Sun | Feb 28, 2021

New movement in 'German Town'

Published:Monday | March 31, 2014 | 12:00 AM
From left: Debbie Burnsed and Rosalee Vieira look on as Jeanette Lynch makes her point.
Residents of German origin in Seaford Town (German Town) in Westmoreland, Rosalee Vieira and her nephew Chris Hacker.
Debbie Burnsed holds this baby girl, one of the newest residents of Seaford Town.
Residents of German origin in Seaford Town (German Town) in Westmoreland, Rosalee Vieira and her nephew Chris Hacker.
The Sacred Heart Roman Catholic Church that was established by the first German settlers in Jamaica. It was rebuilt after it was half-destroyed by hurricane in 1912. - Photos by Ian Allen/Staff Photographer

Laura Koch, Gleaner Intern

In the deep rural countryside of Westmoreland, the community of Seaford Town stretches over the hills. This village is somehow special, as the closer one gets to the community, the lighter the skin colour of people appears.

Seaford Town is also known as 'German Town'. Almost 200 years ago, a group of Germans settled there. Today about one-third of the roughly 300 inhabitants are still white, with some being even blonde and blue-eyed. Still, none of them can speak German. Only a few words like 'auf wiedersehen', 'goodbye' or 'guten tag', 'good afternoon', remain in their vocabulary.

Some residents of Seaford Town are media shy as a result of the many negative stories of the past. Some articles even dubbed the residents 'lost', hinting at a certain degree of poverty and alleged inbreeding. The community's image suffered and added to that, only a few tourists have visited recently.

Transforming Seaford Town

Now, one group of returnees wants to change the scenery and make Seaford Town become a tourist attraction again. This will be for the betterment of everyone, they say, and have formed a non-governmental organisation (NGO).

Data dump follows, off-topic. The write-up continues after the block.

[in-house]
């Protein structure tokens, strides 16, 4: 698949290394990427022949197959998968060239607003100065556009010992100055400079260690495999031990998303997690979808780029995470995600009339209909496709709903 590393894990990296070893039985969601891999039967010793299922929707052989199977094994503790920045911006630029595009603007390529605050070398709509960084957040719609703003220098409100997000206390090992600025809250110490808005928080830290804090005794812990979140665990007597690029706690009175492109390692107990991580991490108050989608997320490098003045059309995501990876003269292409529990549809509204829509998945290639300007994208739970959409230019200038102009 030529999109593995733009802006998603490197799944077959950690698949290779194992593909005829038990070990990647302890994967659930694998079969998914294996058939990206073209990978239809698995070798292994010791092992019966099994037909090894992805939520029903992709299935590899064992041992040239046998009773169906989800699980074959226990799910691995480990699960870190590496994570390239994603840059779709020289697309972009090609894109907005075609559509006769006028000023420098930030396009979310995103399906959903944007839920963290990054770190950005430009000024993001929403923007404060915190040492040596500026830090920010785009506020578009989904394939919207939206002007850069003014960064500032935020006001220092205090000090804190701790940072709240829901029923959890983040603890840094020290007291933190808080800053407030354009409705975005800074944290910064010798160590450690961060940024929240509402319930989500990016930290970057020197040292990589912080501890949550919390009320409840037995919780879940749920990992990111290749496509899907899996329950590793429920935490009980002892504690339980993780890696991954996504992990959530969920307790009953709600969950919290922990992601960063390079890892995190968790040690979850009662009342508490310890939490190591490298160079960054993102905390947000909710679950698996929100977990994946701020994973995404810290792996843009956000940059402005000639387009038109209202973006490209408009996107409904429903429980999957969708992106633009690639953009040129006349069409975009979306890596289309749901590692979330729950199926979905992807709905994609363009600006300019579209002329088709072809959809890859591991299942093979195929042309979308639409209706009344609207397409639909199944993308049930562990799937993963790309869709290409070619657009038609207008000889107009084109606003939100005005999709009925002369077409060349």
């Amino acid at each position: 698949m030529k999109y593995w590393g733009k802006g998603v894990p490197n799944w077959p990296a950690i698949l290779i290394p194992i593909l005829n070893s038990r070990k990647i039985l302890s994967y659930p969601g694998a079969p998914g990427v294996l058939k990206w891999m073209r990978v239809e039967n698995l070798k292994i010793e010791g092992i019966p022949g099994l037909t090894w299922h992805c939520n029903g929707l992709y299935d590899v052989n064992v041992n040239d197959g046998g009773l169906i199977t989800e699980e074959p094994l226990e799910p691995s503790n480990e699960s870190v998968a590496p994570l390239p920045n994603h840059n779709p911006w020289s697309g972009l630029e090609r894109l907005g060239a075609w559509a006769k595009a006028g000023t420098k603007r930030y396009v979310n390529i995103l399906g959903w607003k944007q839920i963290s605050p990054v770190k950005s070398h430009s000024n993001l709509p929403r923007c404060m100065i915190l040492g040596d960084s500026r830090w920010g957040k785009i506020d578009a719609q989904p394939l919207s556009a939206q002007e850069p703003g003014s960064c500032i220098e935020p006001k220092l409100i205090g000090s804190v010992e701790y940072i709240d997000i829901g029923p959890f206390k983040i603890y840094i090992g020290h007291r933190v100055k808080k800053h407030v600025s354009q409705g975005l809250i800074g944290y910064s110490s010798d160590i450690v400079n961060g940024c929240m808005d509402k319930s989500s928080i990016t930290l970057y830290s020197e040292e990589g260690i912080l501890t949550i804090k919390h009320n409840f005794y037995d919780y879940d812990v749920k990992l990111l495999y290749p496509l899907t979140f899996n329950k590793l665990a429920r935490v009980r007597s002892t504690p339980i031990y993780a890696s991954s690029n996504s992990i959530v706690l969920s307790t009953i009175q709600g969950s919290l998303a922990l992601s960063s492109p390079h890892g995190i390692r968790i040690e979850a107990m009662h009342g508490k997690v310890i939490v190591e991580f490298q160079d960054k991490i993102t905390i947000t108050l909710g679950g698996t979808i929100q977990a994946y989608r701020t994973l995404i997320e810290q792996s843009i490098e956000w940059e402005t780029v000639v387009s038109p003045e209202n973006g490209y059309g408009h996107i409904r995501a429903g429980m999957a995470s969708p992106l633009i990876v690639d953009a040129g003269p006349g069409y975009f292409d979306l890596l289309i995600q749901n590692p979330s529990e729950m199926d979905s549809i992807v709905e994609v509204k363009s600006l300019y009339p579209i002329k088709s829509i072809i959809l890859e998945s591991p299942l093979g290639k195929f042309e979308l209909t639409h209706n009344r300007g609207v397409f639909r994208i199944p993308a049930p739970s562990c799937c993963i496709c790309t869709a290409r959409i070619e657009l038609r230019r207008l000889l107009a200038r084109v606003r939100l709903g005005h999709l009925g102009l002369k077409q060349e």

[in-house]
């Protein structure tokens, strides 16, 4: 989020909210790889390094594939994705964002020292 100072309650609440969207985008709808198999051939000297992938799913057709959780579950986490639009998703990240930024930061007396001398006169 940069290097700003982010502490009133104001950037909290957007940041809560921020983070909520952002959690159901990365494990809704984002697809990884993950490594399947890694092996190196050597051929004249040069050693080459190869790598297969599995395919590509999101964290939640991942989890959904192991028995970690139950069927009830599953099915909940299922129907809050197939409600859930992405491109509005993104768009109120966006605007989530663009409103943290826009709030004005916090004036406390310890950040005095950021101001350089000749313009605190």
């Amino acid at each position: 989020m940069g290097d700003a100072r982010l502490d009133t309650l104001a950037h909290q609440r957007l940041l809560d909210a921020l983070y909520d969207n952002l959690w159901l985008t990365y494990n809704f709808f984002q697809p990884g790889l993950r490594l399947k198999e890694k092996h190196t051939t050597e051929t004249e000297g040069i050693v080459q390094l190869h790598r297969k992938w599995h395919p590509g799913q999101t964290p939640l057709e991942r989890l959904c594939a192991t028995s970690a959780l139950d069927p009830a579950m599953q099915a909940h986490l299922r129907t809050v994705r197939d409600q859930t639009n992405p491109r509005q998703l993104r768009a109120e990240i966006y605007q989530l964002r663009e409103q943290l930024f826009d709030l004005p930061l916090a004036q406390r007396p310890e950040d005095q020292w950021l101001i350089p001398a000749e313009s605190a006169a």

Among them are Rosalie Vieira, her sister Debbie Burnsed, and their friend Jeanette Lynch. The elderly women, who spent most of their lives overseas, returned some years ago. On a recent visit, The Gleaner met the residents.

Vieira, 72, is proud of her maiden name - Hacker, as she thinks it is German. She left Seaford Town at the age of 15 and stayed more than 50 years in Canada working as a florist. Since retirement four years ago, she returned home.

"This is where I come from, these are my roots", Vieira said in response to why she returned after so many years - and even owning a Canadian passport. "I'm a German-Jamaican", she emphasised.

Jeanette Lynch agrees: "I just came home, that is it."

Lynch spent many years managing hotels in Europe and working for the Jamaica Tourist Board (JTB) in Negril. "I am fully trained and fully exposed to villa and hotel management", Lynch stated. These are skills the women now want to use to benefit Seaford Town. They have many plans.

New Museum

Lynch said the Tourism Enhancement Fund (TEF) will support the ambitions of the women and finance the building of a new museum.

Currently, a classroom in the primary school serves as the town's museum. It contains artifacts of the German settlers, including bowls and combs and pictures.

"By the end of this year, we should have that new museum", Lynch told The Gleaner.

Sanitary facilities have already been donated by the German Embassy in Jamaica. In 2012, Ambassador Joseph Beck officially handed over the bathrooms to the residents.

"The broader goal was to revive the touristy tours by fulfilling the standards of the JTB", Maria Carta, head of the embassy's cultural section, explained. "We wanted to emphasise and honour our friendly relations to Jamaica." The women are also interested in showcasing German culture.

"Especially the German food," Lynch explained. They plan to serve sausages, like frankfurters, typical granary bread, called 'pumpernickel' and schnitzel, the latter being a piece of breaded pork or calf meat.

"But we want to mix that with Jamaican dishes." They also plan to sell T-shirts and craft items.

"That is heritage tourism", Jeanette Lynch stated. "We must preserve the heritage for prosperity."

How it Began

After the abolition of slavery in 1834, plantation owner Lord Seaford (for whom Seaford Town is named) was looking for contract labourers. He found them in the north-west of Germany and roughly 350 of them migrated to Jamaica between 1835 and 1850. Unaccustomed to the tropical conditions, many of them soon died of malaria or yellow fever.

The survivors didn't want to intermingle with Jamaicans. Today, attitudes have changed and most children and teens of Seaford Town are mixed. The people in 'German Town' see themselves as one community regardless of skin colour, hair and eyes.

The returned residents are aiming to tighten the solidarity among the citizens through their voluntary work. Like last year, the women of the NGO will host an Easter celebration called 'Easter Splash'. Funds raised will be used to build a community centre where citizens can gather, Viera revealed..